Celebrating Amitabha’s Power

The power of Amitabha Buddha, also called Amida Buddha, is a fascinating and important topic in Buddhism. Amitabha Buddha is one of the most popular and widely venerated figures in Mahayana Buddhism, and is especially revered in Pure Land Buddhism.

To begin with, Amitabha Buddha is often referred to as the Buddha of Infinite Light, and is associated with the Western Pure Land, or Sukhavati, which is considered to be a paradise or pure land where beings can be reborn after death and attain enlightenment through Amitabha’s grace and power. In this sense, Amitabha is seen as a compassionate and benevolent figure who offers a path to enlightenment that is accessible to all, regardless of their background or level of spiritual attainment.

One of the key practices associated with Amitabha Buddha is reciting his name or mantra, which is believed to generate positive karma and create a connection with Amitabha’s pure land. This practice is often performed in groups or individually, and is considered to be a simple yet powerful way to cultivate devotion, mindfulness (sati in Pali or “remembrance”), and compassion.

In addition to the practice of reciting Amitabha’s name, there are also many other rituals, ceremonies, and devotional practices associated with Amitabha Buddha, such as making offerings, chanting sutras, and performing prostrations. These practices are designed to create a connection with Amitabha and to purify the mind and body in order to prepare for rebirth in the Pure Land.

Overall, the power of Amitabha Buddha is seen as a source of inspiration, comfort, and hope for many Buddhists, who turn to Amitabha’s grace and compassion as a means of achieving enlightenment and liberation from suffering. Whether through the practice of reciting his name or through other devotional practices, the power of Amitabha Buddha continues to inspire and guide many Buddhists on their spiritual journey.

Master Yinguang (1861–1940), the Pure Land patriarch, pointed out that many Buddhists misunderstand the Pure Land teaching. They fail to recognize the immense power of Amitabha Buddha and the simplicity of the Amitabha-recitation practice. Furthermore, they make the mistake of trying to interpret Amitabha’s “other-power” teaching within the context of Shakyamuni’s “self-power” teaching, leading to confusion and doubt. Despite reciting Amitabha Buddha’s Name with the aspiration of rebirth in his Land of Bliss, they still rely on the “self-power” approach and dedicate merit from other practices towards this goal. Unfortunately, this approach causes them to lose the great benefit of rebirth in the Pure Land.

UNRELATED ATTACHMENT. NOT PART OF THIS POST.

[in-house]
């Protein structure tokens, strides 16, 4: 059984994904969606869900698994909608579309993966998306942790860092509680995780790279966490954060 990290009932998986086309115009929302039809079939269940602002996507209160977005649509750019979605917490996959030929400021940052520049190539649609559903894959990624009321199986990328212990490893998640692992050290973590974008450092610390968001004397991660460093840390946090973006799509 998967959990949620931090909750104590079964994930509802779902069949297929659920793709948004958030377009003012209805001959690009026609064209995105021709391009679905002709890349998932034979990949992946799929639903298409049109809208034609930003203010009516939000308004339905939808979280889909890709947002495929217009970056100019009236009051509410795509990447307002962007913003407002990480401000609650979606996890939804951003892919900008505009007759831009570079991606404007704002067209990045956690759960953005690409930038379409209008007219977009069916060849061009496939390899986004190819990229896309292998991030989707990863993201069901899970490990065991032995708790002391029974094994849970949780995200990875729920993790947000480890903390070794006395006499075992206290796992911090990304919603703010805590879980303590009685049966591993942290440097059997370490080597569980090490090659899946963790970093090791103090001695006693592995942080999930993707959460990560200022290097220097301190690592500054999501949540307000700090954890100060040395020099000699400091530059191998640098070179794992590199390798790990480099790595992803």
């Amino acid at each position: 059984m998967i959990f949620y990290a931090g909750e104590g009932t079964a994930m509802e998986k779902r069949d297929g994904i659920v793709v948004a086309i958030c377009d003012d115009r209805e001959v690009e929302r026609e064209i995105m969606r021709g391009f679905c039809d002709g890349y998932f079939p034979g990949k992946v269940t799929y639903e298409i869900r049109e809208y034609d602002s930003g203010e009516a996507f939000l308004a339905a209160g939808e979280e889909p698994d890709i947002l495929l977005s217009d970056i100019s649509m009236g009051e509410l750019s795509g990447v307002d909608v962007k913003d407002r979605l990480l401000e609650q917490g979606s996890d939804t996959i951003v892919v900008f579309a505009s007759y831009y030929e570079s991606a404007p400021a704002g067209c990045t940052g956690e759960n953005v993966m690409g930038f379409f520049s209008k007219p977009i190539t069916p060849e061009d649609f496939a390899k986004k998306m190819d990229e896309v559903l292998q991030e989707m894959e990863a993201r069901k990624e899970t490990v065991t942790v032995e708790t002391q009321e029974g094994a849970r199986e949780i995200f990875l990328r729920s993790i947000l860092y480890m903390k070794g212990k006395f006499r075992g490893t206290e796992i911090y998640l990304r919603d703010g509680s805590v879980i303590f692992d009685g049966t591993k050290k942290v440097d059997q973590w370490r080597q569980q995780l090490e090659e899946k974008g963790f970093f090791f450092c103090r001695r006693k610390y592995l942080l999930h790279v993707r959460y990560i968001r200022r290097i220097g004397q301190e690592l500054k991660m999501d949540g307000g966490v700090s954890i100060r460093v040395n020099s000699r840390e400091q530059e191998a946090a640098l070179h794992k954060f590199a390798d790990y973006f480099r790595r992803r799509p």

The Amitabha Sutra says: 

    That Buddha’s light is boundless, illuminating the lands of the ten directions without any obstruction. This is why he is called Amitabha.

The Contemplation Sutra says:

    The light of Amitabha permeates all the worlds, always embracing those who recite his Name.

Master Shandao, traditionally seen as the founder of the Pure Land “School,” combined the two texts and explained: 

    The Buddha’s light is infinite, illuminating all lands in the ten directions without any obstruction. He watches over the Amitabha-reciters and embraces them always. That is why he is called Amitabha.

Amitabha’s Name holds immeasurable, boundless, inconceivable, profound, hidden, splendid, and unsurpassed merit and virtues. It’s a fact that all sentient beings, regardless of who they are, can attain great benefits and unsurpassed merit and virtues immediately by exclusively reciting Amitabha’s Name.

According to Master Shandao, an exclusive Amitabha-reciter has three types of relationships with Amitabha Buddha, which results in their constant embrace by Amitabha’s unimpeded and infinite light. These relationships are the intimate relationship, the close relationship, and the enhancing relationship. Additionally, in the Exposition of the Merit of Samadhi of Contemplation and Recitation on the Ocean-like Figure of Amitabha Buddha, Master Shandao (Zendo, Japan) provides further insight on this topic.

Both in the present life and after death, they will certainly attain the great benefits with splendid merit. In connection with this, I will reveal, according to the Buddhist teaching, the causal conditions which bring forth five kinds of enhancing benefits, as follows:

1. The enhancing causal condition effecting eradication of one’s karmic offenses,

2. The enhancing causal condition effecting protection and longevity,

3. The enhancing causal condition enabling one to see the Buddha,

4. The enhancing causal condition embracing beings to be reborn,

5. The enhancing causal condition affirming one to attain rebirth.

Amitabha’s power over sentient beings is considered an external force, or a “condition.” Despite this, it is incredibly strong and can override the effects of their karma without any hindrance. As a result, this force is also viewed as an “augmentative” or “enhancing cause.”